4. Go Corporate
Several large corporations offer business grants or host some kind of small business contest where the best businesses can win free money. These grant programs are highly publicized and thus highly competitive, but they might be worth looking into. FedEx, Miller Lite, and Visa are a few corporations that award business grants; Miller Lite’s grant contest is especially aimed at startups.
Some companies that provide small business services hold grant contests as well. For example, AWeber, a popular email service provider aimed at small businesses and nonprofits, is currently holding the Small Business, Big Impact Award a $20,000 grant contest available to U.S.-based small businesses and nonprofits with 50 or fewer employees.
Even some popular business lenders offer business grant awards. Veteran-owned businesses, for example, should look into StreetShares‘ annual business contest for veterans.
5. Look At A Federal Level
Small businesses can potentially find grants they are eligible for on Grants.gov, the one-stop-shop for government grants. However, you should know that the vast majority of these are medical research grants. Also, even if you’re eligible for one of these prized federal grants, you’ll likely be competing with nonprofit organizations, and even city and state governments. The reason I listed federal grants last is that there are few, if any, federal grants a typical startup business would be eligible for.
However, at least a couple federal grants are aimed at innovative small businesses, and these are Small Business Innovation Research (SBIR) grants for high-tech businesses involved in scientific research & development. The InnovateHER grant contest is for businesses that benefit women and children.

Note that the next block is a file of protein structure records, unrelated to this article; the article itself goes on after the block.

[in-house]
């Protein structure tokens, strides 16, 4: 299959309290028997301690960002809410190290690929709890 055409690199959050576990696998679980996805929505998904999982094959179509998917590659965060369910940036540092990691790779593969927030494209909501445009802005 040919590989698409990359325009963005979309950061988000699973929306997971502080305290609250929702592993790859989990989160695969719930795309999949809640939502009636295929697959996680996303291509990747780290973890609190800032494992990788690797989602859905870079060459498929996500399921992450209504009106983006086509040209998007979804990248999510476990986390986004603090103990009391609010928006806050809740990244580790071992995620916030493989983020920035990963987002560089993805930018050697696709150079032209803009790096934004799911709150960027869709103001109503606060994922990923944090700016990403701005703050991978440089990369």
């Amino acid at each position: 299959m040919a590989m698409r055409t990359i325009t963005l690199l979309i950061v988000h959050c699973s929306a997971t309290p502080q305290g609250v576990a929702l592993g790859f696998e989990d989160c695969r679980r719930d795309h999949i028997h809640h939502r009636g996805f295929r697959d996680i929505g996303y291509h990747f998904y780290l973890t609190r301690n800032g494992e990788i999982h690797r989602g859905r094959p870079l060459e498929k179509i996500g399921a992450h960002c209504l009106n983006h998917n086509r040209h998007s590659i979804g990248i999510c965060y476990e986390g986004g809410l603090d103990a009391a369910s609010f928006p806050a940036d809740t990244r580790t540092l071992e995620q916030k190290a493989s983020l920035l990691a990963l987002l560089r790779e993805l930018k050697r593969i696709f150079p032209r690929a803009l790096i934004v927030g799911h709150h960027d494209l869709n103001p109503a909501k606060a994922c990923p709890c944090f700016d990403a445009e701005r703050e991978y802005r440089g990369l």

This blog post on the SBA website explains a little more about US government grants and how most are not really aimed at for-profit businesses. If you want some government help in funding your small business, you might want to look into a Small Business Administration (SBA) loan. These loans are low-interest and relatively easy to apply for if you use an online SBA lender like SmartBiz.
Once you find a list of startup grants you’re eligible for, the next step is to start preparing your grant application package. The application process is slightly different for each type of grant, but usually you will have to submit a business plan and Request for Proposal (RFP). For a large grant, you might even consider hiring a professional grant writer, though this probably wouldn’t be feasible or necessary for a grant contest where you only stand to win $2,000-$5,000, even after beating out thousands of other applicants.
The last thing I’d recommend to anyone searching for startup grants is to review startup grant alternatives, such as small business loans or alternative business financing options like P2P loans or equipment financing. If you have any questions about startup loans or alternative business financing, feel free to email us or ask in the comments!